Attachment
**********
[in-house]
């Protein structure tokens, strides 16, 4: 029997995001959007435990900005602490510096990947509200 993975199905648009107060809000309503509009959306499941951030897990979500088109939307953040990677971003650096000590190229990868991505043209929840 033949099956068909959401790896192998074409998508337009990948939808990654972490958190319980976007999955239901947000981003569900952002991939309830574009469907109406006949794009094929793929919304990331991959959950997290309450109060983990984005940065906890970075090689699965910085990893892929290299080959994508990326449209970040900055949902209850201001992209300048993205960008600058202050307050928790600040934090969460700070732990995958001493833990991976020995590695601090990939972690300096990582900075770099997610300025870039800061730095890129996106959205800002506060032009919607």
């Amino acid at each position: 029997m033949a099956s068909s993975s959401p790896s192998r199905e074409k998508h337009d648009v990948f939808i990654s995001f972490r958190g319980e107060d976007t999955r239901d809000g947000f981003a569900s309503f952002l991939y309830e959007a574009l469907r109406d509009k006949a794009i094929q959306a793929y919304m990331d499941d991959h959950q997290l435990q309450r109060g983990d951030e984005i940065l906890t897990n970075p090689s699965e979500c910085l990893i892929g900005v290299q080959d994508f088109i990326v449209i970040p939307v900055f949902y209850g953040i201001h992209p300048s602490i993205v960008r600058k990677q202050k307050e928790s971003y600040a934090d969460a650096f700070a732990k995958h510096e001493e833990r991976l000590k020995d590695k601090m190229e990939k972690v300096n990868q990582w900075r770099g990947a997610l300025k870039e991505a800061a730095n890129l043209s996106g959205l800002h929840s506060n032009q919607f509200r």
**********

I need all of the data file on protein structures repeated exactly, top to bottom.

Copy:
[in-house]
């Protein structure tokens, strides 16, 4: 029997995001959007435990900005602490510096990947509200 993975199905648009107060809000309503509009959306499941951030897990979500088109939307953040990677971003650096000590190229990868991505043209929840 033949099956068909959401790896192998074409998508337009990948939808990654972490958190319980976007999955239901947000981003569900952002991939309830574009469907109406006949794009094929793929919304990331991959959950997290309450109060983990984005940065906890970075090689699965910085990893892929290299080959994508990326449209970040900055949902209850201001992209300048993205960008600058202050307050928790600040934090969460700070732990995958001493833990991976020995590695601090990939972690300096990582900075770099997610300025870039800061730095890129996106959205800002506060032009919607």
């Amino acid at each position: 029997m033949a099956s068909s993975s959401p790896s192998r199905e074409k998508h337009d648009v990948f939808i990654s995001f972490r958190g319980e107060d976007t999955r239901d809000g947000f981003a569900s309503f952002l991939y309830e959007a574009l469907r109406d509009k006949a794009i094929q959306a793929y919304m990331d499941d991959h959950q997290l435990q309450r109060g983990d951030e984005i940065l906890t897990n970075p090689s699965e979500c910085l990893i892929g900005v290299q080959d994508f088109i990326v449209i970040p939307v900055f949902y209850g953040i201001h992209p300048s602490i993205v960008r600058k990677q202050k307050e928790s971003y600040a934090d969460a650096f700070a732990k995958h510096e001493e833990r991976l000590k020995d590695k601090m190229e990939k972690v300096n990868q990582w900075r770099g990947a997610l300025k870039e991505a800061a730095n890129l043209s996106g959205l800002h929840s506060n032009q919607f509200r």